It’s hard to imagine anything more appropriate for a theater’s tentative emergence from the pandemic than Richard Greenberg’s new one-man play, “A Shot Rang Out,” which made its world premiere on Friday at South Coast Repertory with SCR artistic director David Ivers in the sole role. It’s the first indoor production at SCR since the pandemic began, and a fitting way to launch its abbreviated 2021-22 season.

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The New York playwright, whose association with the Costa Mesa theater company stretches back over three decades and 11 productions, has created an ideal vessel to explore the myriad fears, hopes and frustrations that we’ve all shared over the last 18 months. We relive those familiar feelings through John, an actor who has been struggling to find purpose and fend off mind-numbing boredom while his profession, and his life, are on hold. He presents himself to us on a stage that hints of both forced idleness and potential: a jumble of lights and other theatrical detritus. (Set designer Christopher Barreca created the seemingly random look.)  

As in most single-person plays, the fourth wall doesn’t exist. John talks directly to us about himself, and we listen whether we like it or not; he even makes jokes about annoying tyrannies imposed on theatergoers by the rules of live theater.

Since “A Shot Rang Out” is a Greenberg script, there’s much more to this story and the character who tells it than his meandering conversation initially suggests. In typically Greenbergian fashion, those complexities are unveiled carefully and cunningly, challenging us to re-evaluate our opinion of a man forced by aloneness to confront his personal demons and life choices. Anyone who’s seen a Greenberg play knows that John, like so many of the playwright’s characters, is a less-than-reliable narrator, and that he’s undoubtedly hiding a thing or two.

To say more than that about the plot of “A Shot Rang Out” would do a disservice to one of Greenberg’s greatest gifts: his ability to surprise us, even when we think we’ve figured things out. The play’s most rewarding moments are in its latter half, when John gradually reveals more of what underlies his constant agita. John’s final epiphany might seem a bit forced and overly theatrical but, well, he’s an actor, and we can understand his need to play up the moment.

John is a classic Greenberg character in other ways, too. He’s charming, wickedly funny, an expert storyteller, and self-absorbed — boy, does he love to talk about himself. Some one-person shows take you on a journey to many places through the wizardry of light cues, costume changes and other theatrical effects that widen the play’s narrative horizons. But John stays put in the here and now. He overwhelms us with the minutiae of his solitary pandemic existence.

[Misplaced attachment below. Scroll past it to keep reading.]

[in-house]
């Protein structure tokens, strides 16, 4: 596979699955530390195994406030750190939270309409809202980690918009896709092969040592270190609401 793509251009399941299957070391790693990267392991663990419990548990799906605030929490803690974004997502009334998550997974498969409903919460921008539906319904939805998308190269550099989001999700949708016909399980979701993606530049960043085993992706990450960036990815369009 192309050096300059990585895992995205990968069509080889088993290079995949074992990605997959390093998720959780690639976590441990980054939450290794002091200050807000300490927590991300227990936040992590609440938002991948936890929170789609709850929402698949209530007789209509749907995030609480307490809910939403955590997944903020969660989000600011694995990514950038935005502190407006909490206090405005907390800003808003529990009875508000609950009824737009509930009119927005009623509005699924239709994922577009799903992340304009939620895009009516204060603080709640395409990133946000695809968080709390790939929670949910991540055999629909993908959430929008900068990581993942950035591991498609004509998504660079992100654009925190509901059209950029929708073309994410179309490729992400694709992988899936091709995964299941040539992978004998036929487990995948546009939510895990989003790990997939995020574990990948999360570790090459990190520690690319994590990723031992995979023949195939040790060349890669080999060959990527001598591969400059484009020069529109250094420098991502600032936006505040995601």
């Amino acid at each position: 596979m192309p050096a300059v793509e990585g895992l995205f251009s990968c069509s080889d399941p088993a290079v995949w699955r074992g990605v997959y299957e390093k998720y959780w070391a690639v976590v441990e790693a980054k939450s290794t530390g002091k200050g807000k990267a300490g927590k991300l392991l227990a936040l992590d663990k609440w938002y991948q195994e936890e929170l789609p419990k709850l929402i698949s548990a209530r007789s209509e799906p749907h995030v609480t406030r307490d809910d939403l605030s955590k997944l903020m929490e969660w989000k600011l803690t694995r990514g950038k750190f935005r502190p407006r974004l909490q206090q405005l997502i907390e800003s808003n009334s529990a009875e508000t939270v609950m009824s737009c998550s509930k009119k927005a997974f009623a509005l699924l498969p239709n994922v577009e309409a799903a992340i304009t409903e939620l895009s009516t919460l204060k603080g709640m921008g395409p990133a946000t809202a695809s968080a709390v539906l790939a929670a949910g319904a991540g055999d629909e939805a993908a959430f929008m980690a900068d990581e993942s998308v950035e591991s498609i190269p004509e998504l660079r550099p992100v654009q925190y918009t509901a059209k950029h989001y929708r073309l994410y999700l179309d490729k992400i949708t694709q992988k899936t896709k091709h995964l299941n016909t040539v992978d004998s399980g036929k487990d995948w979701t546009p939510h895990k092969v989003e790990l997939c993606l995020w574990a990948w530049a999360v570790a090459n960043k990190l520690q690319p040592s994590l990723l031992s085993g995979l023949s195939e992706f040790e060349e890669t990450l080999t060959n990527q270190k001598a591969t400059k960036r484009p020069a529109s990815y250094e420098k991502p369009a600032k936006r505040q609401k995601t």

John spends much of the play’s first half meticulously analyzing two less-than-perfect movies from decades ago, “Any Wednesday” (1966) and “The Seven Year Itch” (1955). Even as John dismisses them as lightweight entertainments not worthy of serious analysis, he dives into a passionate discourse that could be a graduate seminar: the wonders of sumptuous color in older movies, the twisted morality of each film’s story, the vastly underrated acting talents of Marilyn Monroe. (John tells us that legendary acting teacher Lee Strasberg considered her one of the two greatest actors he ever worked with.) Monroe’s famously sexy subway-grate scene gets thoroughly analyzed.

Even during this relentless round of scholarly blather, though, you suspect something bigger is on John’s mind. Why such an obsession with movies about fidelity, morality and difficult choices? This is where Ivers’ performance shines. There’s pain beneath John’s mellifluous explanations, and a desire to win us over — qualities that become more understandable as the story unfolds. 

‘A Shot Rang Out’

When: Through Nov. 6

Where: South Coast Repertory, 655 Town Center Drive, Costa Mesa

Tickets: $26-$93

scr.org

Ivers captures John’s charms as well. Like so many actors, John has the ability to make even the mundane seem fascinating, and Ivers gifts him with a honeyed voice and easy affability. But skillful as he is, Ivers can’t conceal the occasional dead spots that burden the script in its middle third. Sometimes, John gets a little too deep into the weeds of self-examination, and the play’s energy flags.

Thankfully those moments are rare, and they don’t undermine the impressive achievement of Greenberg, Ivers and director Tony Taccone. John is a completely realized and convincing creation, clearly the result of close collaboration among the three men. Ivers inhabits the role effortlessly, making a herculean assignment look as comfortable as a second skin.

Greenberg performs his own sleights of hand. The words “COVID” or “pandemic” are never uttered for 90 minutes. They don’t have to be. John’s lonely existence is a different kind of quarantine — from pain and tragedy, from his own tortured feelings, from things that he’d rather not face. Sometimes the deepest realms of isolation aren’t physical, but in our own heads.  

Paul Hodgins is the founding editor of Arts & Culture at Voice of OC. He can be reached at phodgins@voiceofoc.org.

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